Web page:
Rating: 5 Stars
Synopsis via Goodreads:
The circus arrives without warning. No announcements precede it. It is simply there, when yesterday it was not. Within the black-and-white striped canvas tents is an utterly unique experience full of breathtaking amazements. It is called Le Cirque des Rêves, and it is only open at night.
But behind the scenes, a fierce competition is underway: a duel between two young magicians, Celia and Marco, who have been trained since childhood expressly for this purpose by their mercurial instructors. Unbeknownst to them both, this is a game in which only one can be left standing. Despite the high stakes, Celia and Marco soon tumble headfirst into love, setting off a domino effect of dangerous consequences, and leaving the lives of everyone, from the performers to the patrons, hanging in the balance.
“The circus arrives without warning. No announcements precede it. It is simply there, when yesterday it was not.”
This is one of the most unique books I’ve ever read. It has just made its way into my top-ten-favorite-books-of-all-time list.
The star of this book is not Celia or Marco, but is the circus itself. It completely captivated me.
For many books, I feel like the scenario the characters are in and the backdrop is just a . . . sideline. It’s not meant to be paid a lot of attention, but is just there to fill in the gaps in your imagination when it comes to picturing where the character are. The characters themselves are usually the stars of the story, and much more time is dedicated to talking about them and what they look like and what they’re doing, etc, etc.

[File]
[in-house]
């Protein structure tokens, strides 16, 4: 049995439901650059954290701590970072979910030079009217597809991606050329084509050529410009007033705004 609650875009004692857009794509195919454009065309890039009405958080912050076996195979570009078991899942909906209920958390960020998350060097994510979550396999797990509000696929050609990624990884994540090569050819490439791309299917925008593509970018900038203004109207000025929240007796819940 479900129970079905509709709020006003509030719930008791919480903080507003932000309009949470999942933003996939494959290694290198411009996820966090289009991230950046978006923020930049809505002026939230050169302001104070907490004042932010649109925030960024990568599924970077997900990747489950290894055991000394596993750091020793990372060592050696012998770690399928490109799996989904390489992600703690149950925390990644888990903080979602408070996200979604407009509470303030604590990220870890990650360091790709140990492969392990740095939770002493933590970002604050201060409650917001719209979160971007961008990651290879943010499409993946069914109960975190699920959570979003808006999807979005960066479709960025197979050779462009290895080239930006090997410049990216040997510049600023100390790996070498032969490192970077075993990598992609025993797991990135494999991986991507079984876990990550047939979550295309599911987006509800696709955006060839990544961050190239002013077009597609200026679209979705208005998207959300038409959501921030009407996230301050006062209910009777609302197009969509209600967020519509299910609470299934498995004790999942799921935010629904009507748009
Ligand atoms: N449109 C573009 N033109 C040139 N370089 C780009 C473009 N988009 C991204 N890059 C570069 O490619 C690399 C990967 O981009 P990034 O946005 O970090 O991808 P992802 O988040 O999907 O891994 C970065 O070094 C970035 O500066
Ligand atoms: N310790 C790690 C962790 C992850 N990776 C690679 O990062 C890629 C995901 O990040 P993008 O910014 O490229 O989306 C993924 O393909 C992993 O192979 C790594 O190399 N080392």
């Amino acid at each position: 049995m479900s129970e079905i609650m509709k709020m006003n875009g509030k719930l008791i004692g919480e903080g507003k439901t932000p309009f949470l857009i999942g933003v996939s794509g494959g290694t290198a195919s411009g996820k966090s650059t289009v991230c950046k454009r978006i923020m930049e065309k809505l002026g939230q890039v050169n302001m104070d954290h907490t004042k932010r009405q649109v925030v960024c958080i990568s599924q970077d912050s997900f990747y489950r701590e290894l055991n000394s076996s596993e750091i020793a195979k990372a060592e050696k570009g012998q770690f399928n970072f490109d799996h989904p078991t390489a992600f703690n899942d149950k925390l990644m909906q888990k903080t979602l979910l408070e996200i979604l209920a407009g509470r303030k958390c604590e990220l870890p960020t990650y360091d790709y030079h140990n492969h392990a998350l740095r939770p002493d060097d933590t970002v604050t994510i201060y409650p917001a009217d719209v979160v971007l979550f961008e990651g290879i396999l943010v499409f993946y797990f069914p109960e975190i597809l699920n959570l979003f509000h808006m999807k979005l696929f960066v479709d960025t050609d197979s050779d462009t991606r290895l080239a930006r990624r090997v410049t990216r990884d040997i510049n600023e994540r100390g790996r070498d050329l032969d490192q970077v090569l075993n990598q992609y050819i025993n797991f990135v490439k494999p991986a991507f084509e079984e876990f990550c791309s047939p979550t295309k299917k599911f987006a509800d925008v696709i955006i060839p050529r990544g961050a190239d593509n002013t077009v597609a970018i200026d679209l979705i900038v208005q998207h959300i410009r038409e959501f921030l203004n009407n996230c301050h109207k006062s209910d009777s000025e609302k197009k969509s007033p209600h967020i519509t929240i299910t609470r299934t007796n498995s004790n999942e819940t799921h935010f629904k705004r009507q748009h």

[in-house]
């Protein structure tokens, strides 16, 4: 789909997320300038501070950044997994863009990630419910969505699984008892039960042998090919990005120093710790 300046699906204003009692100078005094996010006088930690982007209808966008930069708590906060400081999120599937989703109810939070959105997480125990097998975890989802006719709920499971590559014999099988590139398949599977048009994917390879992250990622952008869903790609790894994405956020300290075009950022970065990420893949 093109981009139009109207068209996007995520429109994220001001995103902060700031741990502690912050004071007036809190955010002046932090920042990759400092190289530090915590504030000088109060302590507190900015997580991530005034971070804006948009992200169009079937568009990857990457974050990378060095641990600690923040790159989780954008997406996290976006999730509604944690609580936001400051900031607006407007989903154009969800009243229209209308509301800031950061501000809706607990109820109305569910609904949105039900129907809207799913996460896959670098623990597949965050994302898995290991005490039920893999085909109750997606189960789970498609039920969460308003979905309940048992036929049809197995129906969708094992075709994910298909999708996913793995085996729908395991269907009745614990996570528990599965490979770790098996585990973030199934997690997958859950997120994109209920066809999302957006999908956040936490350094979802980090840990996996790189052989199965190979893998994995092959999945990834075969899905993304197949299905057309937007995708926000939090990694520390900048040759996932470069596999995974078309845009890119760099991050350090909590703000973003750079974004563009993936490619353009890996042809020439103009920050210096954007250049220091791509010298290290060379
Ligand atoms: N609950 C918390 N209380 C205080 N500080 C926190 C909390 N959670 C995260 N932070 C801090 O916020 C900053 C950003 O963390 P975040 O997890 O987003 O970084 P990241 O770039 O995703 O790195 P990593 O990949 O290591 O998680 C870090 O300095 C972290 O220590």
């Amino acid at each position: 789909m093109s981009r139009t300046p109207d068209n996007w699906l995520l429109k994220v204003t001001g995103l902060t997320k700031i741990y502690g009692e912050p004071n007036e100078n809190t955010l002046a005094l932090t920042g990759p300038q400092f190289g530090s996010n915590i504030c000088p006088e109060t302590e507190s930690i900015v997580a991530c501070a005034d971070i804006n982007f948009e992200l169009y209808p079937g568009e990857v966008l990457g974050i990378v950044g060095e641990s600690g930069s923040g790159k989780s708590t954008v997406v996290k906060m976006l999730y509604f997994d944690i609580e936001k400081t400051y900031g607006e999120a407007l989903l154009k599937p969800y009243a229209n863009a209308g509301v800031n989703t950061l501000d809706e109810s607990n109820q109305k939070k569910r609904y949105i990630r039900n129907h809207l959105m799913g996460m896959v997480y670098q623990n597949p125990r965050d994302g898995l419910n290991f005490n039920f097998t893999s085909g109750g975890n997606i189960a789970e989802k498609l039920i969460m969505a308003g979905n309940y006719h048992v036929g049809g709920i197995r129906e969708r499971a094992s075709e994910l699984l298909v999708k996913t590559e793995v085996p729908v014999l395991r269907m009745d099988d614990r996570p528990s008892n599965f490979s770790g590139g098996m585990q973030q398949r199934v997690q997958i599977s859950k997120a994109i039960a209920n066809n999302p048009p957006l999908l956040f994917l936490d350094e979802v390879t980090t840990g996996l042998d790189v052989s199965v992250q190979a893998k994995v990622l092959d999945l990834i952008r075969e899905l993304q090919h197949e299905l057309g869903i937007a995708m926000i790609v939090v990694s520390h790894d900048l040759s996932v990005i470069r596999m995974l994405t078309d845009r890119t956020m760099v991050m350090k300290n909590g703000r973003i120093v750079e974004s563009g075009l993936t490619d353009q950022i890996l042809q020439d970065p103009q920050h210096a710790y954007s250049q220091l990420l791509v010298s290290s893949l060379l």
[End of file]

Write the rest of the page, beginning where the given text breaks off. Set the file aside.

But that’s not the case here. The circus, the performers, are everything. Much more time is dedicated to writing paragraphs upon paragraphs of the scenery and scents of the circus. Usually, when other authors try to do this, I find myself simply skimming the paragraphs about the circus, wanting to move on and get to the real heart of the matter – Celia and Marco.
That did not happen here. I read every line, every word, sometimes more than once. To call this writing style beautiful and flowing is too ambiguous. It is everything you could possibly want in a novel. It moves you along at a pace that feels right, never deviating from how your mind wants to process the smell of caramel and the sound of the audience applauding the illustrious illusionist.
“I am tired of trying to hold things together that cannot be held. Trying to control what cannot be controlled. I am tired of denying myself what I want for fear of breaking things I cannot fix. They will break no matter what we do.”
The synopsis does not do this book justice. I did not expect to like this book as much as I did. It’s one of those books where you finish it in record time – but still taking enough time to enjoy every word – and then afterwards you just can’t read anything else. You try to pick up something else to read, but you just can’t get your mind away from the circus. It’s addicting, this night circus.
A warning: If you do decide to take my word for it, and decide to read this novel, I believe you’re going to either hate it or love it as much as I do. The reason is because this is a very long novel, and some might say that this is a slow moving plot. To that I say, yes, in some ways I suppose it is, but I thought it was perfect in how it was done. I never felt board, but instead always felt quite . . . melancholy.
That’s the best way I can sum up this novel: melancholy.
If you read it, pay attention to the dates. Your life will be so much easier if you just pay attention to the dates. I cannot stress this enough.
This novel does skip around a lot. Usually that alone would make me board with a novel, but it’s done well here, and as long as you catch a quick glimpse of the date at the beginning of each chapter, you’ll be fine. There are many characters, but they all matter. Do not skim over any of them or cast them aside. They are not your typical sideline characters.